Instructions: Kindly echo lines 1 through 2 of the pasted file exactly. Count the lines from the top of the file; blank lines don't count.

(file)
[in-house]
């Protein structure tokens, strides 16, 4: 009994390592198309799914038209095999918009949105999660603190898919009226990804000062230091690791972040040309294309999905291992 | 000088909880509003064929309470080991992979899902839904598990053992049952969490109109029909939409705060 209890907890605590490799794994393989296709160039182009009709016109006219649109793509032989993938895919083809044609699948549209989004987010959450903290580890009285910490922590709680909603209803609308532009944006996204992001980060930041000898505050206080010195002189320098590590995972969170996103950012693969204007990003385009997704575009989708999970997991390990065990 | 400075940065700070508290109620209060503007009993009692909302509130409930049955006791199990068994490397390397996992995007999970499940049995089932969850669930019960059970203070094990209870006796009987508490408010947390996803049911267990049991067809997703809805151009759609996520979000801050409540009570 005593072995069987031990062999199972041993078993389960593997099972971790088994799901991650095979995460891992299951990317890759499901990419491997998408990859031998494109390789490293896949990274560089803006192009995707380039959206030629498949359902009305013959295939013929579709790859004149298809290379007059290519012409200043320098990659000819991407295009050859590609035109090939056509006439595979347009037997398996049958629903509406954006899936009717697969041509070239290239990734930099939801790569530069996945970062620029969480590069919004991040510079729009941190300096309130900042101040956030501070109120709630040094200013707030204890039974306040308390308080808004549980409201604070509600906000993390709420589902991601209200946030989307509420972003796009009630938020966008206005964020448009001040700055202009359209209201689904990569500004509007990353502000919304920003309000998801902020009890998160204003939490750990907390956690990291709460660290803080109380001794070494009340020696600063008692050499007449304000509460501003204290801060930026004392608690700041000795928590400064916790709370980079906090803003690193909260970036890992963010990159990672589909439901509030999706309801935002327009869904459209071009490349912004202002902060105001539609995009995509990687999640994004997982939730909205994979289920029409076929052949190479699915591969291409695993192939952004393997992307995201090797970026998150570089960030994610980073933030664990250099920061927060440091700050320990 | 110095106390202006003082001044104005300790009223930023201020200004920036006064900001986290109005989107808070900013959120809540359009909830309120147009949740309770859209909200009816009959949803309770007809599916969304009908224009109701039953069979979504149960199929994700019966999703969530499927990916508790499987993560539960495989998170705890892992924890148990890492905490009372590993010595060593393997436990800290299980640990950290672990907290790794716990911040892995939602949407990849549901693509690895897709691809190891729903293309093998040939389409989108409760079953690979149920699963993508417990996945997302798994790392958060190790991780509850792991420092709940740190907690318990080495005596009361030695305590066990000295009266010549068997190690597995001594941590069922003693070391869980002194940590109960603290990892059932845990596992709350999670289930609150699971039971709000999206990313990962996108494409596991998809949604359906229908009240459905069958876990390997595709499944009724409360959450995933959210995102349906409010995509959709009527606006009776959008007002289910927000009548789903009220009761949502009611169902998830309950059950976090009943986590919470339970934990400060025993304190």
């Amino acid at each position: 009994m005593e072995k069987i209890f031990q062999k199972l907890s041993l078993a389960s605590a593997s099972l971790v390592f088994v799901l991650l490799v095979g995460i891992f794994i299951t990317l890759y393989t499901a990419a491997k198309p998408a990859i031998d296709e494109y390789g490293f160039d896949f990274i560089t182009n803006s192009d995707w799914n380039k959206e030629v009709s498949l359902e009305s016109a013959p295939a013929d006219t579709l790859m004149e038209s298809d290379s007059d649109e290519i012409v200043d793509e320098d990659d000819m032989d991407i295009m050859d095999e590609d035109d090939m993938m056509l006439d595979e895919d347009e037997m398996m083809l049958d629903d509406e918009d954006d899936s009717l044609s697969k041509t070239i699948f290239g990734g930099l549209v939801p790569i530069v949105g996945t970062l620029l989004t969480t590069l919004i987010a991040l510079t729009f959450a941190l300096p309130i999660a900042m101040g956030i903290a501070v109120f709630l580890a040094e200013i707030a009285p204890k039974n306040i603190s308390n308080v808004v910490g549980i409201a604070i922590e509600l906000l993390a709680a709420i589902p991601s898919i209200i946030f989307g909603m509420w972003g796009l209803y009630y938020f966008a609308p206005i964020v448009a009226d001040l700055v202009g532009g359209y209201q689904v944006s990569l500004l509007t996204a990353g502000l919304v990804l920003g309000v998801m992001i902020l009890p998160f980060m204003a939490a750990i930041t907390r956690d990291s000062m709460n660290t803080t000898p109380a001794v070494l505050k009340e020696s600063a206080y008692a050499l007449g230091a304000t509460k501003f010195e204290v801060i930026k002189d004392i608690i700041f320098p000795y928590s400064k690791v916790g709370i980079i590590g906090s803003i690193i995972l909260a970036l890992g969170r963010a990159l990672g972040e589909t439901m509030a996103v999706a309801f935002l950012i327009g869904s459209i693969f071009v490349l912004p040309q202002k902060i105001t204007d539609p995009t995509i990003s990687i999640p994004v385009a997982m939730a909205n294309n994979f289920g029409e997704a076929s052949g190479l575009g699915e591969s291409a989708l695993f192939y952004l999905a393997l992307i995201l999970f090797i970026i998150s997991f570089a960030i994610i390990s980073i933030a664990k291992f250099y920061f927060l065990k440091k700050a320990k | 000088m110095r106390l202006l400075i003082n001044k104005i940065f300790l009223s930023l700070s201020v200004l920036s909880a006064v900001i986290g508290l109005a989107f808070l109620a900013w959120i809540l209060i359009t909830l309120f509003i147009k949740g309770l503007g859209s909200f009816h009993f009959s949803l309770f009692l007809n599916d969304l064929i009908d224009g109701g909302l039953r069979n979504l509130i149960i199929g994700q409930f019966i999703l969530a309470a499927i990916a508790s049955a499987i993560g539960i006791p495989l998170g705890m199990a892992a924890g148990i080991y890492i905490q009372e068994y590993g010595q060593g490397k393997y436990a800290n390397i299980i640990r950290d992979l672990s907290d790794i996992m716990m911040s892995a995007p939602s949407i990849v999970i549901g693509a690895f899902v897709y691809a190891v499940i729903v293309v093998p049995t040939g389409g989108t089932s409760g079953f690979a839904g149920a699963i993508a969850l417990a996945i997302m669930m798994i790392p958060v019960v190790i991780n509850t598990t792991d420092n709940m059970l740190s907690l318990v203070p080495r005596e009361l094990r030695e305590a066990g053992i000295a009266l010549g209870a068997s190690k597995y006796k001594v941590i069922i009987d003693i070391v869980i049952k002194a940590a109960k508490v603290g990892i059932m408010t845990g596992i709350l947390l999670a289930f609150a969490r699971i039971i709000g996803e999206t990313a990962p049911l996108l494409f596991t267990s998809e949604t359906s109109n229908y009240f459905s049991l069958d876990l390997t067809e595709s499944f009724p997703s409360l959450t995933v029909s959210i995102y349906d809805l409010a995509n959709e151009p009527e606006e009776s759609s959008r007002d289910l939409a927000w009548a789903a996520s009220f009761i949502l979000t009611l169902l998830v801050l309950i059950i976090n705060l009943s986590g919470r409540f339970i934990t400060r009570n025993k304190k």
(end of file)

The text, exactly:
[in-house]
């Protein structure tokens, strides 16, 4: 009994390592198309799914038209095999918009949105999660603190898919009226990804000062230091690791972040040309294309999905291992 | 000088909880509003064929309470080991992979899902839904598990053992049952969490109109029909939409705060 209890907890605590490799794994393989296709160039182009009709016109006219649109793509032989993938895919083809044609699948549209989004987010959450903290580890009285910490922590709680909603209803609308532009944006996204992001980060930041000898505050206080010195002189320098590590995972969170996103950012693969204007990003385009997704575009989708999970997991390990065990 | 400075940065700070508290109620209060503007009993009692909302509130409930049955006791199990068994490397390397996992995007999970499940049995089932969850669930019960059970203070094990209870006796009987508490408010947390996803049911267990049991067809997703809805151009759609996520979000801050409540009570 005593072995069987031990062999199972041993078993389960593997099972971790088994799901991650095979995460891992299951990317890759499901990419491997998408990859031998494109390789490293896949990274560089803006192009995707380039959206030629498949359902009305013959295939013929579709790859004149298809290379007059290519012409200043320098990659000819991407295009050859590609035109090939056509006439595979347009037997398996049958629903509406954006899936009717697969041509070239290239990734930099939801790569530069996945970062620029969480590069919004991040510079729009941190300096309130900042101040956030501070109120709630040094200013707030204890039974306040308390308080808004549980409201604070509600906000993390709420589902991601209200946030989307509420972003796009009630938020966008206005964020448009001040700055202009359209209201689904990569500004509007990353502000919304920003309000998801902020009890998160204003939490750990907390956690990291709460660290803080109380001794070494009340020696600063008692050499007449304000509460501003204290801060930026004392608690700041000795928590400064916790709370980079906090803003690193909260970036890992963010990159990672589909439901509030999706309801935002327009869904459209071009490349912004202002902060105001539609995009995509990687999640994004997982939730909205994979289920029409076929052949190479699915591969291409695993192939952004393997992307995201090797970026998150570089960030994610980073933030664990250099920061927060440091700050320990 | 110095106390202006003082001044104005300790009223930023201020200004920036006064900001986290109005989107808070900013959120809540359009909830309120147009949740309770859209909200009816009959949803309770007809599916969304009908224009109701039953069979979504149960199929994700019966999703969530499927990916508790499987993560539960495989998170705890892992924890148990890492905490009372590993010595060593393997436990800290299980640990950290672990907290790794716990911040892995939602949407990849549901693509690895897709691809190891729903293309093998040939389409989108409760079953690979149920699963993508417990996945997302798994790392958060190790991780509850792991420092709940740190907690318990080495005596009361030695305590066990000295009266010549068997190690597995001594941590069922003693070391869980002194940590109960603290990892059932845990596992709350999670289930609150699971039971709000999206990313990962996108494409596991998809949604359906229908009240459905069958876990390997595709499944009724409360959450995933959210995102349906409010995509959709009527606006009776959008007002289910927000009548789903009220009761949502009611169902998830309950059950976090009943986590919470339970934990400060025993304190």